By Bob Stevens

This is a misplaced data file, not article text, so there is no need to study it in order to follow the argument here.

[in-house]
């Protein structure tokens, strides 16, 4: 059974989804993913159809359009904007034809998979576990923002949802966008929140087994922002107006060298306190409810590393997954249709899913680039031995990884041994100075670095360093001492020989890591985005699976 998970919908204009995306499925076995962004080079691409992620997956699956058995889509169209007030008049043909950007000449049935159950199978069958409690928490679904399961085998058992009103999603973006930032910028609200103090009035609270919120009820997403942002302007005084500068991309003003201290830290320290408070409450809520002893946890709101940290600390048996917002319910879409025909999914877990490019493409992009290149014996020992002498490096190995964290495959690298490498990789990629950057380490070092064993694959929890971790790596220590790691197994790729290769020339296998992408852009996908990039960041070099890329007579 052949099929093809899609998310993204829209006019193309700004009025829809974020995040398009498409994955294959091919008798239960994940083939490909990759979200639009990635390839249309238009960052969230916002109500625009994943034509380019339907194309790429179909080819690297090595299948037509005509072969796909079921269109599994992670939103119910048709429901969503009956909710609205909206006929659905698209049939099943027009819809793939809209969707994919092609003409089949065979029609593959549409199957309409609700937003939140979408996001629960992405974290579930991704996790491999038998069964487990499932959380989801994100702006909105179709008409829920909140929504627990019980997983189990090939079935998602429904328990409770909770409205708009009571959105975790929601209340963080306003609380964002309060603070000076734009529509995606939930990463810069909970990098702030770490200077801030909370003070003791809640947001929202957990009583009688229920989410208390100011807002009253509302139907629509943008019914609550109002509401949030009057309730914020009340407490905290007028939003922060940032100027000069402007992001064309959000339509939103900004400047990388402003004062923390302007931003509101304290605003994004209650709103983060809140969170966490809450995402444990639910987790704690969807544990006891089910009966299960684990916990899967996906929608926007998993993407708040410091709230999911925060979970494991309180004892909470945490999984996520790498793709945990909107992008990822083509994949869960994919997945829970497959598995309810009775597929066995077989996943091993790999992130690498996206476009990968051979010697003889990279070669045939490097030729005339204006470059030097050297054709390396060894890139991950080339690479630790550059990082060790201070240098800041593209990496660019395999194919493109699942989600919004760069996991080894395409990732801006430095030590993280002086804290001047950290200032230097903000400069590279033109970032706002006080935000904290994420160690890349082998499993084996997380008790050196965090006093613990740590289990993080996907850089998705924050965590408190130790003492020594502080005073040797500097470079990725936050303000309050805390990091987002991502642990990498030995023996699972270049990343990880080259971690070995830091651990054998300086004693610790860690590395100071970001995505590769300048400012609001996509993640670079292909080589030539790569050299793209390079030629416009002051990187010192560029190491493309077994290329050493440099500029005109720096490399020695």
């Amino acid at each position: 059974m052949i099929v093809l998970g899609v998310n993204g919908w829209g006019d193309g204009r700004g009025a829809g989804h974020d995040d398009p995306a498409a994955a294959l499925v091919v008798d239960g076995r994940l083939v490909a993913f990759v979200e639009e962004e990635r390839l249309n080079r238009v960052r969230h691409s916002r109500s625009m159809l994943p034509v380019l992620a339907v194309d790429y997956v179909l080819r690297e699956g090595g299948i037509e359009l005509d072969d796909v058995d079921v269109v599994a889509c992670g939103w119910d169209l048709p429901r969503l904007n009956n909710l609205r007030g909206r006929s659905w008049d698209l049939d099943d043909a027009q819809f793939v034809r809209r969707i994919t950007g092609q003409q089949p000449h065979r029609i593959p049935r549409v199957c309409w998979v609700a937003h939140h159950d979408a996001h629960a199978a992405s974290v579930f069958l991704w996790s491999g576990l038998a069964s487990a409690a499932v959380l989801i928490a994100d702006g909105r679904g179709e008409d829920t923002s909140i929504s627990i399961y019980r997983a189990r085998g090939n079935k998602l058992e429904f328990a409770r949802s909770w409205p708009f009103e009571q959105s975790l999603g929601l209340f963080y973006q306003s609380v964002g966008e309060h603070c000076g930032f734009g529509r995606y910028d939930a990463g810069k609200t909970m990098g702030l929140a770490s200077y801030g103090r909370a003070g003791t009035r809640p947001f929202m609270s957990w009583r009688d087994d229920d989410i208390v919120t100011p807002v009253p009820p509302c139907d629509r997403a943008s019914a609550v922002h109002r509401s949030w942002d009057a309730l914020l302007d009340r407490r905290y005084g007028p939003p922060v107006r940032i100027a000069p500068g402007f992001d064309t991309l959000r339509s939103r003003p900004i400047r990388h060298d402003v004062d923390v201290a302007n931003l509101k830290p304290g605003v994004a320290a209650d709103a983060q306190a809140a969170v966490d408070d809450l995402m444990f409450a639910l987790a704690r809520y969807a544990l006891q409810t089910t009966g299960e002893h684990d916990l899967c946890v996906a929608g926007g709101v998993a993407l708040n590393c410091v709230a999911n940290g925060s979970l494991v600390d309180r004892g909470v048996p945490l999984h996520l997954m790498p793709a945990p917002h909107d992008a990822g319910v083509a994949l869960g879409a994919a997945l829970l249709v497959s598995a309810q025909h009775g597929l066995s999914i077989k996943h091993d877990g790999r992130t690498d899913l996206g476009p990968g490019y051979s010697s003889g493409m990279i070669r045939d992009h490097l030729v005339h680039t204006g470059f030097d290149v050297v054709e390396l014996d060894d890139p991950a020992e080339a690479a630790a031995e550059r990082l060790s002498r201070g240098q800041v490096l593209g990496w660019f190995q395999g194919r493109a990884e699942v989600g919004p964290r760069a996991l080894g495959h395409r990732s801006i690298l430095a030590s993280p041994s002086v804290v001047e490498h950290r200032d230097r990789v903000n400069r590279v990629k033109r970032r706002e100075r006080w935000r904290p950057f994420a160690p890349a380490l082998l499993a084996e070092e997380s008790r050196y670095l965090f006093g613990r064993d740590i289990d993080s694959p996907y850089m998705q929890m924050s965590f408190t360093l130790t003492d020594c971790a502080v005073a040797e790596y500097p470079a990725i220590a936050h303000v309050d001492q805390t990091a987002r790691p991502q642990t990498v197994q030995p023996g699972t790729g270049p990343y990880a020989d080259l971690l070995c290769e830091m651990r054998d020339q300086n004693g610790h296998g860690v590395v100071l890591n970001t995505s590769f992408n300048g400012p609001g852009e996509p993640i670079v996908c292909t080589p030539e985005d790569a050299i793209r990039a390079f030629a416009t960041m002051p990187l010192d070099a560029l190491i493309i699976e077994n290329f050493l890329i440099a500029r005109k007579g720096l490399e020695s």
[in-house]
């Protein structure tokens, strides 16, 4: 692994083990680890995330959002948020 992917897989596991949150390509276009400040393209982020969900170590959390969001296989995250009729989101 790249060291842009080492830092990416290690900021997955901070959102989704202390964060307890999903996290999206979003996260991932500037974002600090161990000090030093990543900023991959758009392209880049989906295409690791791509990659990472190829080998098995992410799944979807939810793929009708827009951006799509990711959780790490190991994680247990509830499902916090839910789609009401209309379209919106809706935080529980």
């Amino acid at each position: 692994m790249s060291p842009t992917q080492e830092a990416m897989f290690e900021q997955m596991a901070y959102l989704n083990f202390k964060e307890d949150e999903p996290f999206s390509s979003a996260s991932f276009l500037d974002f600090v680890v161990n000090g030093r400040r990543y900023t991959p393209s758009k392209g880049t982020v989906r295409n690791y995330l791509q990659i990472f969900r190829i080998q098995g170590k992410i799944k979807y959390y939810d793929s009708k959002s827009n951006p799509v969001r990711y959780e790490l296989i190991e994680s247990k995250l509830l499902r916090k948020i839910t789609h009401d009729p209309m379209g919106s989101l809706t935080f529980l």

Come south to sunny Mexico where the workers are friendly, wages are low; the government leaves you alone, and winter weather doesn’t mean snow, ice and freezing temperatures. That was not a tourist’s bulletin, but rather an empassioned plea from the Mexican government to American manufacturers of all types during the postwar era. Our neighbors to the south hoped to capitalize on some of that rekindled Yankee prosperity. And, indeed, a number of companies were lured into Mexico to set up plants to produce everything from widgets to furniture. It was only a matter of time before makers of big-ticket durable goods followed the trail south across the Rio Grande. As automaking continued to be very labor intensive and related costs continued to soar during the 1950s and ’60s, U.S. automakers ned north to Canada and south to Mexico. Canada offered only a marginal improvement in labor savings, but some enhancement in productivity and product quality, while Mexico offered tremendous labor savings. The Mexican government was also in a «hands-off’ posture with all foreign industry and raw materials were cheaper. On the flip side, of course, was a poorly educated, unskilled workforce. Still, Mexico was seen as a haven for automakers, and plants began springing up all across Mexico in the 1960s. When Ford Motor Co. S.A. began building Mustangs in Guadalupe in 1965, it was only natural that Carroll Shelby — the grand master of high performance — would follow suit. And he did, building Shelby Mustangs -after a fashion — in collaboration with a Mexican partner, Eduardo Velasquez, an independent businessman who had signed on as Shelby’s distributor for Mexico in 1966.